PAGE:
(Bloomberg) -- The front end of Australia’s yield curve was inverted for the first time in 21 months, underscoring investor doubts as to whether the nation’s Reserve Bank can continue to raise its policy rate in the face of rising recession risks.
Yield on the benchmark three-year government note dropped below the cash rate this week for the first time since March 2021 as the RBA lifted the policy rate by 25 basis points to 3.10%. The three-year yield was at 3.07% on Wednesday.
Australia’s economy is sandwiched between weakening growth momentum and elevated inflation, which complicates the central bank’s efforts to contain the latter. Official data showed on Wednesday that gross domestic product expanded 0.6% in the three months through Sept. 31, falling short of the 0.7% growth estimated by economists in a Bloomberg survey. The RBA has lifted the policy rate by 300 basis points this year, half of which occurred in the third quarter.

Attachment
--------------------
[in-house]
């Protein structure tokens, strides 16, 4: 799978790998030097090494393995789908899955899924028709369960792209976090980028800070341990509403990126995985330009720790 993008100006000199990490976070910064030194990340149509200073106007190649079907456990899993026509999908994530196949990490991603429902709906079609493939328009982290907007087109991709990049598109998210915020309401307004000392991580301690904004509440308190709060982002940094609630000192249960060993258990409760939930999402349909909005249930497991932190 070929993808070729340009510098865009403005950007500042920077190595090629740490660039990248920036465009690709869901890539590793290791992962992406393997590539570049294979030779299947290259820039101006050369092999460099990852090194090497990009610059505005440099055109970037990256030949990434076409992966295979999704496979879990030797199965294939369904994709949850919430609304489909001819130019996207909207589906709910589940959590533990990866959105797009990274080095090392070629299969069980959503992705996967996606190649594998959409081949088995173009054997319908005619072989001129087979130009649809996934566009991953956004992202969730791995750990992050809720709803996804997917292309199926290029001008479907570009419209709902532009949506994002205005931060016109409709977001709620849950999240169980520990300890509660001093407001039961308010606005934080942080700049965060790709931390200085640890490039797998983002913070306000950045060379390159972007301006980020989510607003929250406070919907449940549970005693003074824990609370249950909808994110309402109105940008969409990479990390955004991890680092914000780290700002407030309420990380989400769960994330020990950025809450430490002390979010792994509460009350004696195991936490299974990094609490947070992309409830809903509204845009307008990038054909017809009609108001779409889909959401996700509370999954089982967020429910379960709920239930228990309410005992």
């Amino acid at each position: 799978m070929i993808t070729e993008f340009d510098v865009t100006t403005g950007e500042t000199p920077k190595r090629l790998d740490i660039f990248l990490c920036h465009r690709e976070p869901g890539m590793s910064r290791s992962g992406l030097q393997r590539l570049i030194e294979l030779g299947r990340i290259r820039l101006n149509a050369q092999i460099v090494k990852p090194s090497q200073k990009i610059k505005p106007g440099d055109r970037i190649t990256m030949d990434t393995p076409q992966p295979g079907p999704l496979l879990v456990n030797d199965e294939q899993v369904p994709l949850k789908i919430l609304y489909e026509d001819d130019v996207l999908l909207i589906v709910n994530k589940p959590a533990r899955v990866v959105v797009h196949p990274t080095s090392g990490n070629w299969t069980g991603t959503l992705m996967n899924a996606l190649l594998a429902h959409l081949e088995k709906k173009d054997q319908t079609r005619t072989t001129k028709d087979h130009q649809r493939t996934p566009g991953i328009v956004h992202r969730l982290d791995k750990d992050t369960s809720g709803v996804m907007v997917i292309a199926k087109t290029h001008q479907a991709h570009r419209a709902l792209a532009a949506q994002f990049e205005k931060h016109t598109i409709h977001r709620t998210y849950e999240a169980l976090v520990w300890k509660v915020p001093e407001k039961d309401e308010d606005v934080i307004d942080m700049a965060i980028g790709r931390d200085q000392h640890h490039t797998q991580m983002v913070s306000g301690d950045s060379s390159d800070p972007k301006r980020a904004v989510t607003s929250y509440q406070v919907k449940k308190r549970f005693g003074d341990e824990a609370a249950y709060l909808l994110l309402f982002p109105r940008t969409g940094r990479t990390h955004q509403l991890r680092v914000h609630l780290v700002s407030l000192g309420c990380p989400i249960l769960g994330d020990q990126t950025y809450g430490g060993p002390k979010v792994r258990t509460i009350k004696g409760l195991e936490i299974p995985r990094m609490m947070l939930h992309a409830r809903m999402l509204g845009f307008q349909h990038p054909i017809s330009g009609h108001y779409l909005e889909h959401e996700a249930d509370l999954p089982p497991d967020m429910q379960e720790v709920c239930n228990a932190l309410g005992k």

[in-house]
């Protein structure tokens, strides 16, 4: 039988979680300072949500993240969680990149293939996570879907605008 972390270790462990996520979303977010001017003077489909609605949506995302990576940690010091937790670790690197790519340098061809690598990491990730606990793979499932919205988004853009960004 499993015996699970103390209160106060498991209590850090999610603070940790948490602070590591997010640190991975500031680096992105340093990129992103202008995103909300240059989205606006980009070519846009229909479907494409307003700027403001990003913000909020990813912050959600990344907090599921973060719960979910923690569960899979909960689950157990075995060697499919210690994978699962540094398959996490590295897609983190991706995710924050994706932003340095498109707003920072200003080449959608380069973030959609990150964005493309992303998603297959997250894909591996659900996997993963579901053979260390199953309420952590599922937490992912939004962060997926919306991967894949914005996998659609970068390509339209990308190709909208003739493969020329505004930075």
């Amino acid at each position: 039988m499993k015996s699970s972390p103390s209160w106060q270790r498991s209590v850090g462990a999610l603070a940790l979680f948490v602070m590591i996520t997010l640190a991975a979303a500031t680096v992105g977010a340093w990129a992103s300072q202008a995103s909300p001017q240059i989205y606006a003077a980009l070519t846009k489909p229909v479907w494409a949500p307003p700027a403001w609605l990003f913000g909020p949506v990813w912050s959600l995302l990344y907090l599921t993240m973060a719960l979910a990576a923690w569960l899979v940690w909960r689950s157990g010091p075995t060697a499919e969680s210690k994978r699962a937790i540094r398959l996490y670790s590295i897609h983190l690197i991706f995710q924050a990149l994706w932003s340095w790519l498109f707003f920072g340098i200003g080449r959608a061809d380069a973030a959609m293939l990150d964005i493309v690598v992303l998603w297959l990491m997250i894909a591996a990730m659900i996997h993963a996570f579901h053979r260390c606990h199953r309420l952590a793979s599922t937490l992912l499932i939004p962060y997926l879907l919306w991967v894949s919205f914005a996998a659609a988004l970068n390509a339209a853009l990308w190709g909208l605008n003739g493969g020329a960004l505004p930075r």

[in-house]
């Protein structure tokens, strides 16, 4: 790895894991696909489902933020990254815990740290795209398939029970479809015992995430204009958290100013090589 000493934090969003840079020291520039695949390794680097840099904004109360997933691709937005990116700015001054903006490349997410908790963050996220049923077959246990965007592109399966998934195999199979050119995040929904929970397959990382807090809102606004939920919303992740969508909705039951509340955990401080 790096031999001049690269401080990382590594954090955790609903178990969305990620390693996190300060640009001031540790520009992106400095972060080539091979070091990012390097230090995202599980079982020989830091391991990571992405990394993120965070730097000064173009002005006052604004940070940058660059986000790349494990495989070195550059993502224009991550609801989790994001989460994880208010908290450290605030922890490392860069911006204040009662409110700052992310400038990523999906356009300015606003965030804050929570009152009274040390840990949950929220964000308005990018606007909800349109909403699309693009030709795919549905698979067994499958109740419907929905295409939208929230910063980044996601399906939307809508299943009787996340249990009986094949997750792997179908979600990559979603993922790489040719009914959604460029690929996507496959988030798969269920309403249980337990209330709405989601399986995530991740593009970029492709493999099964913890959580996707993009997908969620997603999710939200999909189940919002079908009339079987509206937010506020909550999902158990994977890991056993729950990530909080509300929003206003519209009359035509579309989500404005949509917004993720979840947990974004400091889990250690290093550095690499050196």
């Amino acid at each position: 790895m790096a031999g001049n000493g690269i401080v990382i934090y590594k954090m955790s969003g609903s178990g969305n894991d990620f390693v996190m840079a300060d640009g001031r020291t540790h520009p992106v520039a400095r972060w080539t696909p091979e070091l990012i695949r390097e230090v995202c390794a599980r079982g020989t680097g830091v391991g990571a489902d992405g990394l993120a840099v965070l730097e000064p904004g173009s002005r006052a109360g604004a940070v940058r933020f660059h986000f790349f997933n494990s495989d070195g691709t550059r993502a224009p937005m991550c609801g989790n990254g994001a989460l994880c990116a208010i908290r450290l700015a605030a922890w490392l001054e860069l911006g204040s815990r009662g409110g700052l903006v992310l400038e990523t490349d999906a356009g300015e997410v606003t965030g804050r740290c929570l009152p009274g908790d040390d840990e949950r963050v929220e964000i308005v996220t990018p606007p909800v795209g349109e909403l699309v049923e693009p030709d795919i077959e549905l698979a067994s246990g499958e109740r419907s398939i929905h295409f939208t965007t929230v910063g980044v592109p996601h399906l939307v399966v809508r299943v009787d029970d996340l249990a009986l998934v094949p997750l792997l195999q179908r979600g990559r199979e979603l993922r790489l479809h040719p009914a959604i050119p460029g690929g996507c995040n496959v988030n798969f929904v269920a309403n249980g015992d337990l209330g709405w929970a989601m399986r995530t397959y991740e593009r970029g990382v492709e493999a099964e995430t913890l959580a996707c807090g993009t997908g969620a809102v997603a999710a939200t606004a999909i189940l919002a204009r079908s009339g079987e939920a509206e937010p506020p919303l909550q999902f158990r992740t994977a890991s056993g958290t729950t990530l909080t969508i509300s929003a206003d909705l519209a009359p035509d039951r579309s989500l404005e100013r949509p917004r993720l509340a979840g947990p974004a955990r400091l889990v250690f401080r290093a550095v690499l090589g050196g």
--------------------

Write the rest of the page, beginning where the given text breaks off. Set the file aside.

Bond yields have fallen in part by similar moves globally as well as some apparent loss of growth momentum locally, said Andrew Ticehurst, a rates strategist at Nomura Holdings Inc. in Sydney.
“This has taken 2-3 year bond yields to levels which we judge are expensive,” he said. “We expect 2-3 year bond yields to rise over the next few months” as the RBA will hike the policy rate by 25 basis points three more times in the first half of next year, he said.
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